This article first appeared in The McAlvany Intelligence Advisor on Wednesday, November 27th, 2013:
In a dismissive article in The New York Times on Monday, the author quoted a Bitcoin skeptic who predicted: “In a matter of months you won't be hearing about it. It will go the same way of Paris Hilton.” He failed to follow the old rule: keep your words sweet and tender because someday you may have to eat them.
Known as a “celebutante” – famous for being famous – Hilton's garish and corrupt lifestyle contrasts sharply with the credibility increasingly being enjoyed by the Bitcoin.
Bitcoin's credibility was polished nicely by a federal judge in August when he ruled that the Bitcoin really was money, equivalent to the dollar, the euro, the yen and the yuan.
On October 15th, Baidu Jiasule, a firewall service for websites in China, announced that it would begin accepting Bitcoins for its services. This didn't happen in a vacuum, as Gordon Chang noted in his article in Forbes: “It is inconceivable that Baidu would permit the acceptance of Bitcoins without first clearing the matter with Beijing authorities.”
China is the major player in the Bitcoin market. At present there are nearly 20 separate trading platforms for the currency in China, including the largest one in the world, BTC China. China now accounts for more than half of all the daily trading in the currency.
That was followed by a Senate inquiry earlier this month in Washington when six federal agencies were invited to express their views on the cybercurrency. Included in the testimony was a letter from none other than the chairman of the federal reserve himself, Ben Bernanke, in which he expressed his opinion that the Bitcoin “may hold long-term promise.”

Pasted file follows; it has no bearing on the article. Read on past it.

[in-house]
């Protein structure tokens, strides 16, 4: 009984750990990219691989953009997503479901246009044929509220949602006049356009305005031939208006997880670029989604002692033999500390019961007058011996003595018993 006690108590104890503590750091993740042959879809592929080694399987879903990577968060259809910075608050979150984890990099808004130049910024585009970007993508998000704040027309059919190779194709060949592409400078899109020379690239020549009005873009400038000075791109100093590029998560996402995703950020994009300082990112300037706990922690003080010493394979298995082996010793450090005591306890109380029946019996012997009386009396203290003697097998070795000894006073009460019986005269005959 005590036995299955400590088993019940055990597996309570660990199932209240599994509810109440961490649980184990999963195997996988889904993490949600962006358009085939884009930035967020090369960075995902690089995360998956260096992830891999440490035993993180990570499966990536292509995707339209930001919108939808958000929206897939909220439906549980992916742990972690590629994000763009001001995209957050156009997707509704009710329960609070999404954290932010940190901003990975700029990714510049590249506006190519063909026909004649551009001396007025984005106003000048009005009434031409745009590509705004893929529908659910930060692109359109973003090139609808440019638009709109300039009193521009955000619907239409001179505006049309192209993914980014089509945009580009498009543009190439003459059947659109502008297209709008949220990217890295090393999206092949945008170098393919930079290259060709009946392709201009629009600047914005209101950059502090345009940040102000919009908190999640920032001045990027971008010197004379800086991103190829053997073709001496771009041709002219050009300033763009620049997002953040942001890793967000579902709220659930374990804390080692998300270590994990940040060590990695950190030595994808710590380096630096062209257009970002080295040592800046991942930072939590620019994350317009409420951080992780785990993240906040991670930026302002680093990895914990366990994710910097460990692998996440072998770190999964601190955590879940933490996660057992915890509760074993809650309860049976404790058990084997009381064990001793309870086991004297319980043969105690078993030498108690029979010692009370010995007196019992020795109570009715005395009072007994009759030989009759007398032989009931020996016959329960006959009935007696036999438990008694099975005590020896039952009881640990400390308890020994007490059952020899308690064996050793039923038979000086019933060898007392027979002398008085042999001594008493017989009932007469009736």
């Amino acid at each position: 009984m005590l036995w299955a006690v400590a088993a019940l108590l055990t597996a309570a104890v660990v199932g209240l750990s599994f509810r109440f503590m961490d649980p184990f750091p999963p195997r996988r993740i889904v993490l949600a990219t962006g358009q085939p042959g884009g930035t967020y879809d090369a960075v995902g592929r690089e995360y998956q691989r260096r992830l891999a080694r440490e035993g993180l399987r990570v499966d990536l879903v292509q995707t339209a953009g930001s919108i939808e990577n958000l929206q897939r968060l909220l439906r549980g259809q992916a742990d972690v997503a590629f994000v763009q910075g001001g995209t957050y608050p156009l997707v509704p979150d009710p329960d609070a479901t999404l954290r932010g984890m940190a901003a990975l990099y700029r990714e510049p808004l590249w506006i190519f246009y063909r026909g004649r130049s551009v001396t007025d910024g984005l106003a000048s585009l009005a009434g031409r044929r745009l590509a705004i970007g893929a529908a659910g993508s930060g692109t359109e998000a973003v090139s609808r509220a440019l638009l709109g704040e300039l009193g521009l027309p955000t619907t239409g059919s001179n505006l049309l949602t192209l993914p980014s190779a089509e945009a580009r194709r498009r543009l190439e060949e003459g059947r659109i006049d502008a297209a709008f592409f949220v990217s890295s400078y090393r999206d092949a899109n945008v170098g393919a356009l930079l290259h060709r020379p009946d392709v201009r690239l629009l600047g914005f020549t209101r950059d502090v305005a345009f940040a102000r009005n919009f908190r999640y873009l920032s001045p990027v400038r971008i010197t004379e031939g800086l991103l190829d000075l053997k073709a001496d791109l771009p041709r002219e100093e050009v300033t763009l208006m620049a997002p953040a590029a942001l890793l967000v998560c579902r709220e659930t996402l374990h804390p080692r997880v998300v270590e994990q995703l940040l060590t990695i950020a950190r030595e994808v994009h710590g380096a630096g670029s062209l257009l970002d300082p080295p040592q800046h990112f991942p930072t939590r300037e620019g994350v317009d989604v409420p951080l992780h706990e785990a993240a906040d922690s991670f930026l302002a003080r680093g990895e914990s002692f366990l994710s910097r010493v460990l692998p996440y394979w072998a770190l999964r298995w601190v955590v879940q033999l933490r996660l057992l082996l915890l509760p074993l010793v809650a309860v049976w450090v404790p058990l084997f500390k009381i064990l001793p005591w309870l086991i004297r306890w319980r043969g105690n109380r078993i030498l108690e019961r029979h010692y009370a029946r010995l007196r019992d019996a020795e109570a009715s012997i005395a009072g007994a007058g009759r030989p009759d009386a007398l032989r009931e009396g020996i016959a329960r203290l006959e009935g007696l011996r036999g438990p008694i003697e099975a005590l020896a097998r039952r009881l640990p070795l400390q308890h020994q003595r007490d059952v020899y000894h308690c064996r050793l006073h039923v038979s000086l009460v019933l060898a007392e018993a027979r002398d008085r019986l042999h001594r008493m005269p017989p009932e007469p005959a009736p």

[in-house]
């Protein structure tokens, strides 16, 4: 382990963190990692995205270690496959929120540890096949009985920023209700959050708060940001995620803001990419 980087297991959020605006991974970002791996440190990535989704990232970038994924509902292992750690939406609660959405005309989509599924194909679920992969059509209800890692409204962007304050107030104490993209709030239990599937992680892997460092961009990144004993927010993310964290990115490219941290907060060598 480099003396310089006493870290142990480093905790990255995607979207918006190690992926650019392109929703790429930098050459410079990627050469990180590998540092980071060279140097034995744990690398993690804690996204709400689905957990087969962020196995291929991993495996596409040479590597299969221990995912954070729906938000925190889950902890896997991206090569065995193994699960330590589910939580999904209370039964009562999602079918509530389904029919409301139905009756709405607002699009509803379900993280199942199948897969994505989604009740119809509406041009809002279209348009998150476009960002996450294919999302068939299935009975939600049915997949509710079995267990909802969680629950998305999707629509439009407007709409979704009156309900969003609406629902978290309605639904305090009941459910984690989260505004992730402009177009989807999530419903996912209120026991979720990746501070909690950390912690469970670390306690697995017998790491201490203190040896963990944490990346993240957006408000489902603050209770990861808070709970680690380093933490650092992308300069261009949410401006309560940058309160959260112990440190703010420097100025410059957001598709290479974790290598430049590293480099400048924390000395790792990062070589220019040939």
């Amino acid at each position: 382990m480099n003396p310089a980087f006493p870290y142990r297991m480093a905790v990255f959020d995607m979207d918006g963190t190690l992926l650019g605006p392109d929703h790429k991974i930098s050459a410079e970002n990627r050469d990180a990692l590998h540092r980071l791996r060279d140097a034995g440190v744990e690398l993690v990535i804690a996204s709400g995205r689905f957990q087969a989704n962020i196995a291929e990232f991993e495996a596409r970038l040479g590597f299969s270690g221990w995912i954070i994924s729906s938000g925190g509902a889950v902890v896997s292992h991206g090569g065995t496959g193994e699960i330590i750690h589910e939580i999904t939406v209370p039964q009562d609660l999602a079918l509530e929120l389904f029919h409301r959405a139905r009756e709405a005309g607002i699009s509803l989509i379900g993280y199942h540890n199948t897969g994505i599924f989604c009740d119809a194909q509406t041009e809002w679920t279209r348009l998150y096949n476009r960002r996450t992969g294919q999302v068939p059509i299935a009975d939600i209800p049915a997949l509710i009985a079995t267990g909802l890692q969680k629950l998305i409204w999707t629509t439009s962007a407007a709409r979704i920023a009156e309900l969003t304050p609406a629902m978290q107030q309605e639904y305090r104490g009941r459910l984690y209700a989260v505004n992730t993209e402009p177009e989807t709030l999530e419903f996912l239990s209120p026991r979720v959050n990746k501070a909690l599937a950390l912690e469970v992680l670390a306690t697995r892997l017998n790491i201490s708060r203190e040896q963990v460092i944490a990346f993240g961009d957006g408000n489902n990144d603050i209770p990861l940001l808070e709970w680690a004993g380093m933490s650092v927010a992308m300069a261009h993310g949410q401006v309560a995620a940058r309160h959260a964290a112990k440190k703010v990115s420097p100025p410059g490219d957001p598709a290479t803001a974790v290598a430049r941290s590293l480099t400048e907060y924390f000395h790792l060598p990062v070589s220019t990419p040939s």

Perhaps the biggest jump in credibility came with the publishing of the “Bitcoin Primer” by the Federal Reserve Bank of Chicago where the author reviewed fairly accurately the basics of money and currency. He wrote:
[The] Bitcoin … aims to be itself a currency [through] a computer file….
Fiduciary currencies [like the Bitcoin and Federal Reserve Notes] have no intrinsic value, and derive their value … from the belief that they may be accepted by someone else. [Such] a currency … has value only because of the belief that it will have value….
The Bitcoin network is an automaton, issuing currency at a predictable rate….
That said, it represents a remarkable conceptual and technical achievement, which may well be used by existing financial institutions … or even by governments themselves.
It is becoming increasingly obvious that the Bitcoin's popularity is based not only on its invisibility, its anonymity, its independence from central banking authorities and its growing credibility. It is also becoming an alternative safe haven for those who see what central bankers are doing to their own currencies. In thrall of Keynesian “solutions” to problems which they themselves helped to create, central bankers are destroying their currencies. The European Central Bank has doubled its balance sheet in just the last five years, while the Fed has tripled its own. But the biggest destroyer is the Bank of England, which has expanded its monetary base by a factor of four. People like Liam Halligan, a writer for the British paper The Telegraph, have seen what the Bitcoin really is: